Gravitating towards serenity
VARSHA had no clue that she had turned into a monster whose presence rattled every employee's nerves. A love marriage at 19 against her in-law’s wishes had turned them against her. When her husband died of a sudden and mysterious illness a year later, leaving her with a two-month-old son, a battle erupted for the custody of the child.
All of a sudden, the in-laws wanted to assert their rights. The ensuing battle killed whatever softness Varsha had, leaving in its wake a tough-as-nails woman, who could take good care of herself. A self-made entrepreneur, she took immense pride in the export house she had built singlehanded. She had not delegated decision-making to anybody in the company. This would not have been a bad idea had she not displayed erratic behaviour. Her working hours were never fixed, her mood swings were severe and her expectations from employees never very clear. No one knew when she entered office what her mood would be.
Managers joined with the hope of building a career in her fast-growing company and left disillusioned with her behaviour. Her temper tantrums were unpredictable. She was known to scream at the first person in sight. Often, she flew off the handle without verifying facts. It was only her die-hard family faithfuls who stuck to her.
Over the years, she had
cultivated a lifestyle which was fragmented but on the surface, it
looked glamorous. It gave the impression that she was a sociable and
multi-dimensional person but scrutiny revealed a haunting emptiness. Her
business stemmed from a craving for attention and company. Everything
she did was fast-paced, leaving her neither opportunity nor time for
introspection, thinking or getting in touch with her inner self. What
she did to fill the 24 hours of her day were not things she enjoyed
doing but compulsive robotic activities which satisfied the body or made
sense to the mind but rarely touched the soul.
Being a single woman and one who lived by her own rules, she had distanced herself from the family which meant that there were that many less people to tell her how difficult she had become. She yielded her superiority and got away with bad behaviour without taking responsibility for her actions or making amends for any hurt feelings that she had generated. A chance encounter with a yoga guru at a party made her curious about this ancient Indian holistic healing technique. She was drawn to the way he spoke in measured and deep tones, articulating philosophical pearls of wisdom simply and succinctly. Her journey into yoga and meditation began that night. For the next two years she went through various forms of yoga. Her pride was shattered when the guru told her that her stamina levels, inspite of doing exercise and aerobics for two decades, was nothing much to talk about.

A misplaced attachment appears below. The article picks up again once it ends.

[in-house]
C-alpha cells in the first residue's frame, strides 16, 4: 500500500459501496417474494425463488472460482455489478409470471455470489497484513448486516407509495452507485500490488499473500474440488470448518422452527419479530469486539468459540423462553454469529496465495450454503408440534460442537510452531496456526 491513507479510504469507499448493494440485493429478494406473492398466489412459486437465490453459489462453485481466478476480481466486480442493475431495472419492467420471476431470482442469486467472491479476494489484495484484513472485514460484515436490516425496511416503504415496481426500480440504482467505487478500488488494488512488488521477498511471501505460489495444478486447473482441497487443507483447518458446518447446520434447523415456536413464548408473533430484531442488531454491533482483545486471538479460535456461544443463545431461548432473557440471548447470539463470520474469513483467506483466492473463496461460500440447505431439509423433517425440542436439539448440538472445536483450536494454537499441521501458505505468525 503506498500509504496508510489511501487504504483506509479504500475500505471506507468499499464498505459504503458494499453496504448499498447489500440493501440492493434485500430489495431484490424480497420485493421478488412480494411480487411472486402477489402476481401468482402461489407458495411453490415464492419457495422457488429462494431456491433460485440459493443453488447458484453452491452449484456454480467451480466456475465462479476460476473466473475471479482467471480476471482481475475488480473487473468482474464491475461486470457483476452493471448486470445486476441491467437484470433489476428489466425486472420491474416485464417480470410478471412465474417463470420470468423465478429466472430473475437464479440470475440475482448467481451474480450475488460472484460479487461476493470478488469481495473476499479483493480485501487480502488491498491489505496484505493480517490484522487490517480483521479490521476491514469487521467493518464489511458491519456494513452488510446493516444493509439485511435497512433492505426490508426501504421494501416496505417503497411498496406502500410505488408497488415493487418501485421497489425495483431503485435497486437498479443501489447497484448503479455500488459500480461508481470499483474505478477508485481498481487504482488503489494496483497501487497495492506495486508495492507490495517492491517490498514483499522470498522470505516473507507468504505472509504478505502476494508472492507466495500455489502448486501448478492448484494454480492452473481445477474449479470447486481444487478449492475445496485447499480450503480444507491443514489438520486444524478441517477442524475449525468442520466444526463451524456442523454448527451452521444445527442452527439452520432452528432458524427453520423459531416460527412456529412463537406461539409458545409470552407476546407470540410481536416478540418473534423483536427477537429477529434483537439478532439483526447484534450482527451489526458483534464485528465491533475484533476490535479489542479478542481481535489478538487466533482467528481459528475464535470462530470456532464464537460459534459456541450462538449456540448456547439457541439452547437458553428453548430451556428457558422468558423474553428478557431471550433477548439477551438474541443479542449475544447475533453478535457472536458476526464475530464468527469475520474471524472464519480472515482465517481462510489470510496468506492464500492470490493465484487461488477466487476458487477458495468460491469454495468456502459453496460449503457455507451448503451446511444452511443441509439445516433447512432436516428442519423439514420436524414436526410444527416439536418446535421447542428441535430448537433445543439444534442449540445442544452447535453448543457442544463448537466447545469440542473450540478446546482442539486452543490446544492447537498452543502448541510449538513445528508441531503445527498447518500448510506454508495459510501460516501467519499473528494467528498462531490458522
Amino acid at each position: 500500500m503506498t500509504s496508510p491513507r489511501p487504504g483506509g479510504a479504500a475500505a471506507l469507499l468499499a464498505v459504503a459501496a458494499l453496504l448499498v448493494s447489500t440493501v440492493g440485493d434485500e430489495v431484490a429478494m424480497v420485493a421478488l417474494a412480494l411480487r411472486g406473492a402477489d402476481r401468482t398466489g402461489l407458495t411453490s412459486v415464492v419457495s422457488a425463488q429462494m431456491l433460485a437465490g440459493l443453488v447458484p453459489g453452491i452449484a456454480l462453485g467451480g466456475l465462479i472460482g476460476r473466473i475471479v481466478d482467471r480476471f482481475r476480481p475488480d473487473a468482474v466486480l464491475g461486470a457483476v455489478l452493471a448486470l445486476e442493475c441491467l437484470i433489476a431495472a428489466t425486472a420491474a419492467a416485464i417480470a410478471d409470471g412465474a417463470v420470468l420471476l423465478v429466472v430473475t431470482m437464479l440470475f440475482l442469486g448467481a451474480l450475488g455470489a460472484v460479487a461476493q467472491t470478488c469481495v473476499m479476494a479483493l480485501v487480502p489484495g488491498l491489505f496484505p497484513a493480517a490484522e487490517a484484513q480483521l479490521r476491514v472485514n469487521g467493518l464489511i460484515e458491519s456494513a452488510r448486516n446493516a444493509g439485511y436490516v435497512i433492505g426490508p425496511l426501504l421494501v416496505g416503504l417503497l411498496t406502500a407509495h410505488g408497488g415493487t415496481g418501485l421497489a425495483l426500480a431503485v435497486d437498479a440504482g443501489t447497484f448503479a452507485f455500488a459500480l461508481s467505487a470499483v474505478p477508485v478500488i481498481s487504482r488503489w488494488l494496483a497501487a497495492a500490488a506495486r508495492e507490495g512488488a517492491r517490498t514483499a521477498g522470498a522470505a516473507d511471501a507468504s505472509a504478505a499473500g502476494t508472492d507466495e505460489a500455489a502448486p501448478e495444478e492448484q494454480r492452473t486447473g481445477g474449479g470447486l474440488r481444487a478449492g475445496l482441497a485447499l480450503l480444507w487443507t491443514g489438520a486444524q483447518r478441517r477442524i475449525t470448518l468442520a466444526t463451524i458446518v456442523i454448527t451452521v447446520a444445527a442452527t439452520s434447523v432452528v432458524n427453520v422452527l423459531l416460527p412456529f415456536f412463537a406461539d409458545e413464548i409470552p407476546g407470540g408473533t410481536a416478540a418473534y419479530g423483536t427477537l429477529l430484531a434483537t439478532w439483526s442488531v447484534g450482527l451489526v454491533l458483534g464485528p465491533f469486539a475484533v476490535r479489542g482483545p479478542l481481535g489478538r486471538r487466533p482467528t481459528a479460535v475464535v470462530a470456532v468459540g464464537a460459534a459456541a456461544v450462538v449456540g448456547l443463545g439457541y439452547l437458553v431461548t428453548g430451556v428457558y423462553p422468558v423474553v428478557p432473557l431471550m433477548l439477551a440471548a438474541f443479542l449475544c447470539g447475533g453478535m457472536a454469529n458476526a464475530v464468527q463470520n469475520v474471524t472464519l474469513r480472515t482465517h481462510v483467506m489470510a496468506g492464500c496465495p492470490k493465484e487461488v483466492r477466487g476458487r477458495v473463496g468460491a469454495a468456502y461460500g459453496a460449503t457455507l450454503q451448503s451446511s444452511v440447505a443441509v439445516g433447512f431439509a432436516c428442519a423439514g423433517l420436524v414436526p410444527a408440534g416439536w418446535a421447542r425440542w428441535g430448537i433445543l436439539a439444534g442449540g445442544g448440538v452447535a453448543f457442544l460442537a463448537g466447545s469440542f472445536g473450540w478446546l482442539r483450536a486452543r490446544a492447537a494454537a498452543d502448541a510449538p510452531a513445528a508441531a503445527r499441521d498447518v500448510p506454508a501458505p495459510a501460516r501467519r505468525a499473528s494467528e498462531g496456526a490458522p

She realised how little she actually knew. Her body, despite looking supple, was not ready to hold a yogic posture for a few minutes. Her movements were flighty and whimsical not solid and unwavering and her mind was in a mad turmoil. How had she carried on all these years in such an unaware state of being ? She became conscious of the amount of negativity in her and the change, when it happened, was gradual and smooth. Her life changed. An inner calmness descended as if it was always there waiting in the wings, awaiting an invitation from her. She gained a better insight. Overnight, her intuitive abilities and judgement of people became better. She was now making lesser professional and personal mistakes. As she cut down on the non-essentials in her life, like empty socialising, she found her body and mind better rested. Yoga and meditation increased her concentration. She was more focused and clear-headed. If earlier she had her fingers in many pies she could now find the courage to say ‘no’ to things she did not want to do and especially those which she saw were headed nowhere. Her risk-taking abilities increased and at 45 she found herself venturing into new, unchartered terrain by combining enthusiasm and wisdom in the right proportion.
The biggest learning was that she no longer felt like talking endlessly, barking orders or chatting incessantly on the phone or clicking furiously on the keyboard, sending unending mails to strangers on the Net. She befriended silence.
The serenity was showing
on her face. If earlier her body looked fit, now her face exuded a
glow which came from an inner beauty. Body and mind were finally
moving in tandem with each other. There was balance and harmony in
what she did and felt. Yoga had turned out to be the right
facilitator, coming to her at a time when the monster within could be
ousted, leaving in its place a gentler, more angelic person.